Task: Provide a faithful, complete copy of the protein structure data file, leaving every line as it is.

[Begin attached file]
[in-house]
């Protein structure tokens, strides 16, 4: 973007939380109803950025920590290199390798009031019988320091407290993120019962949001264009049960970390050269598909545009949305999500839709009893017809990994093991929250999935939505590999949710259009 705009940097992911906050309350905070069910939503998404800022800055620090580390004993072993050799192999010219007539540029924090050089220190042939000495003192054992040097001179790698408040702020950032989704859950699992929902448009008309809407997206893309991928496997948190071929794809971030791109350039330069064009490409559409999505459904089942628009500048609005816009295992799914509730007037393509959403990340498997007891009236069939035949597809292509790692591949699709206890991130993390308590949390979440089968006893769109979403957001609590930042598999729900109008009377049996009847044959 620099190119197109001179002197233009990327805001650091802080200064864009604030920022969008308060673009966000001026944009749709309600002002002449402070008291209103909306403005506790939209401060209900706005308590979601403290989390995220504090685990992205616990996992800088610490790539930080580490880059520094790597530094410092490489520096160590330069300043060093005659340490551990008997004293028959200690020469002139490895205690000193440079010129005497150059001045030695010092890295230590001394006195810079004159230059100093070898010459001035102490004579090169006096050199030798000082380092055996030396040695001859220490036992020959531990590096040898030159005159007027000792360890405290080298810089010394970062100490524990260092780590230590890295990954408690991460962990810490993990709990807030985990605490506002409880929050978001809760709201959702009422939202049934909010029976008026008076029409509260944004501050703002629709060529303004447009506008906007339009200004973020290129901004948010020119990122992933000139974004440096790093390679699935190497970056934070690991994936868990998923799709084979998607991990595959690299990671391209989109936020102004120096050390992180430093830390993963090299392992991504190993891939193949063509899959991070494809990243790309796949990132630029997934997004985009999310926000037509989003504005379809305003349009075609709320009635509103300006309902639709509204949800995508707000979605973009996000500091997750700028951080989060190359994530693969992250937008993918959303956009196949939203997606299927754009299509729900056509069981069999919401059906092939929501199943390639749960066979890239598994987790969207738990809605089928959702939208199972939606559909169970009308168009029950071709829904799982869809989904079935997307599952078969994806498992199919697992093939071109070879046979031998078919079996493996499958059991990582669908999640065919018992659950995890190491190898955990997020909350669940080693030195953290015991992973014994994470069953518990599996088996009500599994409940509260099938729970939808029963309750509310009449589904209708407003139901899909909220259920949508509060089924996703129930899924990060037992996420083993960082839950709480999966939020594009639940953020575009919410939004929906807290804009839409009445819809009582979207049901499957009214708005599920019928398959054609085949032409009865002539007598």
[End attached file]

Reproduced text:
[in-house]
């Protein structure tokens, strides 16, 4: 973007939380109803950025920590290199390798009031019988320091407290993120019962949001264009049960970390050269598909545009949305999500839709009893017809990994093991929250999935939505590999949710259009 705009940097992911906050309350905070069910939503998404800022800055620090580390004993072993050799192999010219007539540029924090050089220190042939000495003192054992040097001179790698408040702020950032989704859950699992929902448009008309809407997206893309991928496997948190071929794809971030791109350039330069064009490409559409999505459904089942628009500048609005816009295992799914509730007037393509959403990340498997007891009236069939035949597809292509790692591949699709206890991130993390308590949390979440089968006893769109979403957001609590930042598999729900109008009377049996009847044959 620099190119197109001179002197233009990327805001650091802080200064864009604030920022969008308060673009966000001026944009749709309600002002002449402070008291209103909306403005506790939209401060209900706005308590979601403290989390995220504090685990992205616990996992800088610490790539930080580490880059520094790597530094410092490489520096160590330069300043060093005659340490551990008997004293028959200690020469002139490895205690000193440079010129005497150059001045030695010092890295230590001394006195810079004159230059100093070898010459001035102490004579090169006096050199030798000082380092055996030396040695001859220490036992020959531990590096040898030159005159007027000792360890405290080298810089010394970062100490524990260092780590230590890295990954408690991460962990810490993990709990807030985990605490506002409880929050978001809760709201959702009422939202049934909010029976008026008076029409509260944004501050703002629709060529303004447009506008906007339009200004973020290129901004948010020119990122992933000139974004440096790093390679699935190497970056934070690991994936868990998923799709084979998607991990595959690299990671391209989109936020102004120096050390992180430093830390993963090299392992991504190993891939193949063509899959991070494809990243790309796949990132630029997934997004985009999310926000037509989003504005379809305003349009075609709320009635509103300006309902639709509204949800995508707000979605973009996000500091997750700028951080989060190359994530693969992250937008993918959303956009196949939203997606299927754009299509729900056509069981069999919401059906092939929501199943390639749960066979890239598994987790969207738990809605089928959702939208199972939606559909169970009308168009029950071709829904799982869809989904079935997307599952078969994806498992199919697992093939071109070879046979031998078919079996493996499958059991990582669908999640065919018992659950995890190491190898955990997020909350669940080693030195953290015991992973014994994470069953518990599996088996009500599994409940509260099938729970939808029963309750509310009449589904209708407003139901899909909220259920949508509060089924996703129930899924990060037992996420083993960082839950709480999966939020594009639940953020575009919410939004929906807290804009839409009445819809009582979207049901499957009214708005599920019928398959054609085949032409009865002539007598």